It’s a good thing there is the Montney play — otherwise Canada wouldn’t feature very prominently in ConocoPhillips’s go-forward investment plans.

Canada has undergone a “massive transformation” for ConocoPhillips this year, following its US$13.3 billion sale of oilsands and Deep Basin assets to Cenovus Energy Inc. This transaction represents more than 80 per cent of proceeds from the company’s divestitures in 2017, and no major further asset sales are anticipated in the near term.

In addition to enabling ConocoPhillips to pay down debt, the deal also had important impacts on its product mix, noted chief financial officer Don Wallette.

“The actions that we’ve taken this year to high-grade our portfolio have significantly reset our margins,” Wallette told the company’s annual analyst and investor day this morning.

“In 2016, North America natural gas and bitumen represented over 30 per cent of our sales volumes. As we go into 2018, those products represent less than 15 per cent. As a result, our realizations have increased by about $5/boe.”

North American natural gas and bitumen will be further reduced as a percentage of the product set going forward as volumes from unconventionals grows.

Montney in the three-year plan

ConocoPhillips’s three-year plan targets annual growth capital investment of US$2 billion per year, divided between short-cycle unconventionals (US$1.2 billion per year), future major projects (US$500 million per year) and exploration (US$300 million per year). Thanks to the Montney, Canada will hold a piece of both the US$1.2 billion and US$300 million annual outlays.

Surmont, the company’s remaining operating oilsands asset, is part of the company’s sustaining capital spend, which across operations is forecast to total US$3.5 billion per year between 2018-2020. “LNG and oilsands” sustaining capital is expected to average US$300 million per year.

“These are the low- to no-decline assets, and the role they have in our strategy is to lower our capital intensity of our overall asset base,” said executive vice-president Al Hirshberg.

“Within this asset class we find three billion barrels of resource with a less than US$35 average cost of supply.”

In the Montney, which is in the appraisal phase, he said the average cost of supply is US$30 per bbl.

“Our Montney position is a great example of adding a new position in a play for a low cost of entry that is very flexible and has a low cost of supply.

“Back in the beginning of 2013, we only had 14,000 acres in this area. Over the past few years we’ve very quietly built a 106,000 acre position, and it’s all 100 per cent working interest in what we believe is the sweet spot of the play where we have high liquids yields. The best part of the whole thing though is that we acquired this acreage for about $1,000 an acre,” Hirshberg said.

The company recently drilled, completed and flow-tested two wells that produced at double the average 30 day rates of competitor wells across the play, and in the 50 to 60 per cent range for liquids, he added.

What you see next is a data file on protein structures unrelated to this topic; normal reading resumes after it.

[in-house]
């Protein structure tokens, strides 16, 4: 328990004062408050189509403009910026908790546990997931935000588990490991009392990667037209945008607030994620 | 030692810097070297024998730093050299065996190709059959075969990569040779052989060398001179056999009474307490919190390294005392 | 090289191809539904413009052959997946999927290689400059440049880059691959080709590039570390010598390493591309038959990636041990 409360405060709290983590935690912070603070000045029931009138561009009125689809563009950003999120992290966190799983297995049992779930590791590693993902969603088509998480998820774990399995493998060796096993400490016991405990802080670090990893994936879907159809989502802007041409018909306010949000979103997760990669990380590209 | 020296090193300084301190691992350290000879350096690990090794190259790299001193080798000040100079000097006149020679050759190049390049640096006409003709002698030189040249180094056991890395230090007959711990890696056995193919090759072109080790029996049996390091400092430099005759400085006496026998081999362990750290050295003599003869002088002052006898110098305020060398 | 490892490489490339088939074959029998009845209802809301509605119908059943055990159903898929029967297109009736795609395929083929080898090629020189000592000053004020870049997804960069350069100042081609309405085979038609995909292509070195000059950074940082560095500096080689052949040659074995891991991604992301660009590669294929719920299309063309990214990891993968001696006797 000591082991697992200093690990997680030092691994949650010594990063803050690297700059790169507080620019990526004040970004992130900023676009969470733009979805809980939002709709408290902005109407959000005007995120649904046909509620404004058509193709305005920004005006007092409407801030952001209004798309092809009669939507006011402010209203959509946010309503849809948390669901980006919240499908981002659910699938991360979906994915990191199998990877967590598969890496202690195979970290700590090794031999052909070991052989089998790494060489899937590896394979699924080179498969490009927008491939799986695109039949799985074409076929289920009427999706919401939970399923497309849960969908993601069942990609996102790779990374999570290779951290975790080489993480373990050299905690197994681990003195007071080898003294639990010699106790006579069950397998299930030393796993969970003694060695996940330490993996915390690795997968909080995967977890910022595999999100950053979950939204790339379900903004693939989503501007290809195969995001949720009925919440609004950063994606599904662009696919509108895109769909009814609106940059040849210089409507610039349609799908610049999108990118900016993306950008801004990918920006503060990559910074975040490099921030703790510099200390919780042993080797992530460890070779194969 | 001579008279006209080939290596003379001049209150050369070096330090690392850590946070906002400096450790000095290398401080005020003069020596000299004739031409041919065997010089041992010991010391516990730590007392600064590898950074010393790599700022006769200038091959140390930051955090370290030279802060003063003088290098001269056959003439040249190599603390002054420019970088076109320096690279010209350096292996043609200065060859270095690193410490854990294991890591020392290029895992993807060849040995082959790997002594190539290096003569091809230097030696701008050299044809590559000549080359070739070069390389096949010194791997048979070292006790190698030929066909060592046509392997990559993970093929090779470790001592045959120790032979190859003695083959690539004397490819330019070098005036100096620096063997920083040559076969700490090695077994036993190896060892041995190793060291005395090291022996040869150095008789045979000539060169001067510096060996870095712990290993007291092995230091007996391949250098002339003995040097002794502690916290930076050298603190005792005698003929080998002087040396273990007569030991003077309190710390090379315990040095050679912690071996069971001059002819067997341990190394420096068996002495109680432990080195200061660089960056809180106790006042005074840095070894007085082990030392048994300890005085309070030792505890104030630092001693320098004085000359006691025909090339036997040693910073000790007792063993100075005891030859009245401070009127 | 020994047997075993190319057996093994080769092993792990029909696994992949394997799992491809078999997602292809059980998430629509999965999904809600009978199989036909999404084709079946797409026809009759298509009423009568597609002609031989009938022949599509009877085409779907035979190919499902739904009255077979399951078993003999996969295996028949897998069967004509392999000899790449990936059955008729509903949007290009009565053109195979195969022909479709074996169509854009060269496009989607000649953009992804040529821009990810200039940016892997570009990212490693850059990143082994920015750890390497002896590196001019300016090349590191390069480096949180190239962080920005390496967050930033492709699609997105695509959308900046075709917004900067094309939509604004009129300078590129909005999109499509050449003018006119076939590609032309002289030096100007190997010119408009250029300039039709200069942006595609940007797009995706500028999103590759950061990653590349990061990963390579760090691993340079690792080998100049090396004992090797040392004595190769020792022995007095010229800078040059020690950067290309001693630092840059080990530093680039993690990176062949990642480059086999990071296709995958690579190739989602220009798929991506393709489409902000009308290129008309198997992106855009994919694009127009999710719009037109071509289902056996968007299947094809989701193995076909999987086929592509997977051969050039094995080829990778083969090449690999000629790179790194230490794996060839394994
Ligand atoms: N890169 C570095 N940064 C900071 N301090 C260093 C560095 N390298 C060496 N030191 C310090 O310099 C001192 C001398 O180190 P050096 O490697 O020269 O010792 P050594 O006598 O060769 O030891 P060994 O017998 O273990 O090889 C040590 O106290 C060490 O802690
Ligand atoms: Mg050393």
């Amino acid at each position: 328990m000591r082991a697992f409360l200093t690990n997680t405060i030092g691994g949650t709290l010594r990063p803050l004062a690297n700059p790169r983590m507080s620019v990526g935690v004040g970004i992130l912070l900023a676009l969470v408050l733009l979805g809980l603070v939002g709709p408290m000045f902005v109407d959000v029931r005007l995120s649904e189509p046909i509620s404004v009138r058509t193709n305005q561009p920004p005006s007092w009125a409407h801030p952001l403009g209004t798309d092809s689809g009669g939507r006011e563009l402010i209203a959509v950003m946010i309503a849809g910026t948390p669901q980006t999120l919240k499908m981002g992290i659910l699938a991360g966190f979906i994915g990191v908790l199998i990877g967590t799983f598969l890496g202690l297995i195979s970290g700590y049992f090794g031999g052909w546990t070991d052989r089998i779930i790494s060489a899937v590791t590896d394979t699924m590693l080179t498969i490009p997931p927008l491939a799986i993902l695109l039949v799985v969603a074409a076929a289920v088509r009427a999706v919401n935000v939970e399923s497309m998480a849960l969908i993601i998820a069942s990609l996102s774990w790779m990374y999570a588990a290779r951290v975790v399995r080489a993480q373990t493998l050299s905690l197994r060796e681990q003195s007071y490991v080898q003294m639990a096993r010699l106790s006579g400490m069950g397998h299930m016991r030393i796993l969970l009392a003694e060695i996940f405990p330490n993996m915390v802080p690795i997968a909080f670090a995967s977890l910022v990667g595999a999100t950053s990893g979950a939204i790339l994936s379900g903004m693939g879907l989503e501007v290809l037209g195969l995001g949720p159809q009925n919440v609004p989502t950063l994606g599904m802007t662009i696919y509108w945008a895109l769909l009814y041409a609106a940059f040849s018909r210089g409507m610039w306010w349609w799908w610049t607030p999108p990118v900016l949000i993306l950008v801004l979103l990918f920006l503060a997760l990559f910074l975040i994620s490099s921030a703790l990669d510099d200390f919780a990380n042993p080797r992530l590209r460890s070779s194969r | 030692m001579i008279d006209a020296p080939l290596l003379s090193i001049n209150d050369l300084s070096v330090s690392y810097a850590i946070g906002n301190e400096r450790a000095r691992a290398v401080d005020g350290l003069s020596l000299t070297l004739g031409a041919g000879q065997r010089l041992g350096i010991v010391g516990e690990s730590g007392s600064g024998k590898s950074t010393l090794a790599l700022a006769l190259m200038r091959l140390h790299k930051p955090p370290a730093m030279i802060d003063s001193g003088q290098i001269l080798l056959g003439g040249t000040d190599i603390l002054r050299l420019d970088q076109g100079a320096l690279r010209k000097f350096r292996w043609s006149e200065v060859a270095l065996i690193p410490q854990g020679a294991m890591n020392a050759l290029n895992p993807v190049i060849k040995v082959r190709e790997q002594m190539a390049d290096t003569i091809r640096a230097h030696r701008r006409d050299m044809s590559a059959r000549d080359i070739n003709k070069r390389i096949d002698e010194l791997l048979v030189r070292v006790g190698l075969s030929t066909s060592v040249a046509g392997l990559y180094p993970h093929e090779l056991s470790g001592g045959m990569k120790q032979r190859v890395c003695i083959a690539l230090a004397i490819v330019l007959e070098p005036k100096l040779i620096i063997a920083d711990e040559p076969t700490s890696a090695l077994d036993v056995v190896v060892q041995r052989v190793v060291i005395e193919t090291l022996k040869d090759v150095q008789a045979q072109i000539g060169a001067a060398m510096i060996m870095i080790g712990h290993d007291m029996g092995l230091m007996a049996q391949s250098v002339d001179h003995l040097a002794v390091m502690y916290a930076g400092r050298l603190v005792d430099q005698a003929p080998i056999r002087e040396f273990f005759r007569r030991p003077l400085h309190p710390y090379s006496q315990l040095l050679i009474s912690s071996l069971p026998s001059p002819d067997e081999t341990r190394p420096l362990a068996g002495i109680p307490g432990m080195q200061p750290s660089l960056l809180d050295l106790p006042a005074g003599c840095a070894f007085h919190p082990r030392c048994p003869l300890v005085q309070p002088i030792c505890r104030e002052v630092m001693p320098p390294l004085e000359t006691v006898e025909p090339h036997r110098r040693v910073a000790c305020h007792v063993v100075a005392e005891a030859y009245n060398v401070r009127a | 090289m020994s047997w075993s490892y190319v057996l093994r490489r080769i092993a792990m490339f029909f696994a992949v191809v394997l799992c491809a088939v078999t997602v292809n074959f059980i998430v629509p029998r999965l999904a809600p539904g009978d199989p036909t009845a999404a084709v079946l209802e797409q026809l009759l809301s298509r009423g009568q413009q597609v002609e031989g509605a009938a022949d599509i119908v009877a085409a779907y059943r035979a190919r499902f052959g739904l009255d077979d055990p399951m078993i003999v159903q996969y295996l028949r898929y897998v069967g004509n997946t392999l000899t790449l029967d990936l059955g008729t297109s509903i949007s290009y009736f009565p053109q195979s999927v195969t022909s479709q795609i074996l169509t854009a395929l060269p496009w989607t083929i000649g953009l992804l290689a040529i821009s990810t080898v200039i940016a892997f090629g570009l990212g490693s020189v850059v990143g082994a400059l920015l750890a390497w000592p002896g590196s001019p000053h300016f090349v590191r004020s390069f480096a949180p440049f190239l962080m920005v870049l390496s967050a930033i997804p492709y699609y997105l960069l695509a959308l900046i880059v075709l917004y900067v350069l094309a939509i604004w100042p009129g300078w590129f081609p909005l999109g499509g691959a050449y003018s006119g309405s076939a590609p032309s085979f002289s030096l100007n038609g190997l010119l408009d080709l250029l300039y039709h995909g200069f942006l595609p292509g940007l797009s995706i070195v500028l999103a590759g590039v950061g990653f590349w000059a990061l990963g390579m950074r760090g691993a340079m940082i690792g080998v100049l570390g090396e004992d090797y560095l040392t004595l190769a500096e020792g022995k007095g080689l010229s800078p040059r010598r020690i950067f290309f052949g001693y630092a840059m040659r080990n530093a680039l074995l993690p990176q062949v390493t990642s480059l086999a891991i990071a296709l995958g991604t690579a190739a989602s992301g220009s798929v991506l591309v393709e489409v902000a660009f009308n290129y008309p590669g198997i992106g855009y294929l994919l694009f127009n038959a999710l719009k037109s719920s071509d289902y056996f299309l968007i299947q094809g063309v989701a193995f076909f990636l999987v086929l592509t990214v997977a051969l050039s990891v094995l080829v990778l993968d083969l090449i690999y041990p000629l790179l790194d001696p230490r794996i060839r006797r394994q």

“I think you can see now why we didn't include this Montney acreage in our Canadian transaction earlier this year….Our Montney acreage has the potential to be a significant contributor to future cash flows for our company.”

While large volumes are not expected from the Montney play over the next three years, ConocoPhillips is accelerating its appraisal activities, including plans for a new 12-well pad in 2018.

“We’ll be starting next year and out into 2019 building the first tranche in the Montney of our infrastructure needs that will get us up to that first level of production,” Hirshberg said.

“That’s still not going to be big numbers in that time period compared to the kind of production that you will see from our big three, the Bakken, the Delaware and from the Eagle Ford.”

It will be “an important stage” in the Montney, added chief executive officer Ryan Lance.

“We want to get in there and do a judicious sort of appraisal activity to understand stacking and spacing requirements. We’ve learned how important that is before you launch off on your manufacturing, to know exactly what you’re going to go do. It does represent a bit of an acceleration over what we thought maybe a year ago.”


Meanwhile, at Surmont, ConocoPhillips said it has been on an “all-out effort to lower cost of supply and increase margins.” The company highlighted two initiatives underway to support this: an alternative diluent strategy and testing of non-condensable gas (NCG) co-injection.

The alternative diluent strategy, which is currently underway, will modify facilities to create synbit/dilbit flexibility versus the synbit mix the project currently uses. ConocoPhillips said this will provide optionality that is expected to improve netbacks and reduce exposure to disruptions in diluent supplies.

Earlier this year production was curtailed at Surmont following a fire at Syncrude, which reduced the project’s access to synthetic crude oil for its bitumen blending.

ConocoPhillips said it is also realizing success with its NCG testing. In the third quarter the company expanded its NCG pilot to nine wells from three. So far, the test has achieved a steam to oil ratio reduction of about 20 per cent, the company said, and the technology has potential to reduce GHGs by 10 to 15 per cent field-wide.